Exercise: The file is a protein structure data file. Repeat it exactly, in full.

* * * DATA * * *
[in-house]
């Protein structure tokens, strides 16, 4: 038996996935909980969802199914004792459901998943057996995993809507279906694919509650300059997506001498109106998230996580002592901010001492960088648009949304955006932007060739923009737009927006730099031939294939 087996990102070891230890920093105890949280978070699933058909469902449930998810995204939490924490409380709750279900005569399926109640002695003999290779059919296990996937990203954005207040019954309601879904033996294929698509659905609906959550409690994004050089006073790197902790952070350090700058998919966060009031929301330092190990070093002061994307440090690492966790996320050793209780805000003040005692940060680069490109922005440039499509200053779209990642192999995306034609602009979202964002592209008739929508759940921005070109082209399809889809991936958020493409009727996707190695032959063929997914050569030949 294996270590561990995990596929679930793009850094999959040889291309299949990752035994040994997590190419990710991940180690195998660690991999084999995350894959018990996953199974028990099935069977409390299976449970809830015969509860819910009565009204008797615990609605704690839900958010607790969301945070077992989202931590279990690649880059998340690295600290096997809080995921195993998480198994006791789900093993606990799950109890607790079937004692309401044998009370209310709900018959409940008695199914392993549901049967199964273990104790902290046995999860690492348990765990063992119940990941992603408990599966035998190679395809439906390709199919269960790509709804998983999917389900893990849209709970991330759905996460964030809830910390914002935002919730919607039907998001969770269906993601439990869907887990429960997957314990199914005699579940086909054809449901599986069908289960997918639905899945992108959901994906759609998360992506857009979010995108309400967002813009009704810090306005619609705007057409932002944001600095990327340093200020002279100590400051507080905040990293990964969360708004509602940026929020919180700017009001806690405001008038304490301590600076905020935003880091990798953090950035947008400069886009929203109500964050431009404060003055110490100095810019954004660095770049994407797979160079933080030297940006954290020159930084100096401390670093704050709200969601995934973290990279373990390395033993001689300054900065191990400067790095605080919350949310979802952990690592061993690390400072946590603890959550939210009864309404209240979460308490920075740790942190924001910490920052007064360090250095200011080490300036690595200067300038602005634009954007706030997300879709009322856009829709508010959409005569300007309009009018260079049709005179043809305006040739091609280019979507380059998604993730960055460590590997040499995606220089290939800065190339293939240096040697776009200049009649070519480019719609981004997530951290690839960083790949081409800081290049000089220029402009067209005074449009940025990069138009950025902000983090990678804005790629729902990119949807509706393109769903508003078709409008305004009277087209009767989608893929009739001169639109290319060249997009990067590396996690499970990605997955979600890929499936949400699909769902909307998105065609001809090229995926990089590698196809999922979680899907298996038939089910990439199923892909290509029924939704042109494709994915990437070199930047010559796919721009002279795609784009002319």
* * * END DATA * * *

[in-house]
């Protein structure tokens, strides 16, 4: 038996996935909980969802199914004792459901998943057996995993809507279906694919509650300059997506001498109106998230996580002592901010001492960088648009949304955006932007060739923009737009927006730099031939294939 087996990102070891230890920093105890949280978070699933058909469902449930998810995204939490924490409380709750279900005569399926109640002695003999290779059919296990996937990203954005207040019954309601879904033996294929698509659905609906959550409690994004050089006073790197902790952070350090700058998919966060009031929301330092190990070093002061994307440090690492966790996320050793209780805000003040005692940060680069490109922005440039499509200053779209990642192999995306034609602009979202964002592209008739929508759940921005070109082209399809889809991936958020493409009727996707190695032959063929997914050569030949 294996270590561990995990596929679930793009850094999959040889291309299949990752035994040994997590190419990710991940180690195998660690991999084999995350894959018990996953199974028990099935069977409390299976449970809830015969509860819910009565009204008797615990609605704690839900958010607790969301945070077992989202931590279990690649880059998340690295600290096997809080995921195993998480198994006791789900093993606990799950109890607790079937004692309401044998009370209310709900018959409940008695199914392993549901049967199964273990104790902290046995999860690492348990765990063992119940990941992603408990599966035998190679395809439906390709199919269960790509709804998983999917389900893990849209709970991330759905996460964030809830910390914002935002919730919607039907998001969770269906993601439990869907887990429960997957314990199914005699579940086909054809449901599986069908289960997918639905899945992108959901994906759609998360992506857009979010995108309400967002813009009704810090306005619609705007057409932002944001600095990327340093200020002279100590400051507080905040990293990964969360708004509602940026929020919180700017009001806690405001008038304490301590600076905020935003880091990798953090950035947008400069886009929203109500964050431009404060003055110490100095810019954004660095770049994407797979160079933080030297940006954290020159930084100096401390670093704050709200969601995934973290990279373990390395033993001689300054900065191990400067790095605080919350949310979802952990690592061993690390400072946590603890959550939210009864309404209240979460308490920075740790942190924001910490920052007064360090250095200011080490300036690595200067300038602005634009954007706030997300879709009322856009829709508010959409005569300007309009009018260079049709005179043809305006040739091609280019979507380059998604993730960055460590590997040499995606220089290939800065190339293939240096040697776009200049009649070519480019719609981004997530951290690839960083790949081409800081290049000089220029402009067209005074449009940025990069138009950025902000983090990678804005790629729902990119949807509706393109769903508003078709409008305004009277087209009767989608893929009739001169639109290319060249997009990067590396996690499970990605997955979600890929499936949400699909769902909307998105065609001809090229995926990089590698196809999922979680899907298996038939089910990439199923892909290509029924939704042109494709994915990437070199930047010559796919721009002279795609784009002319």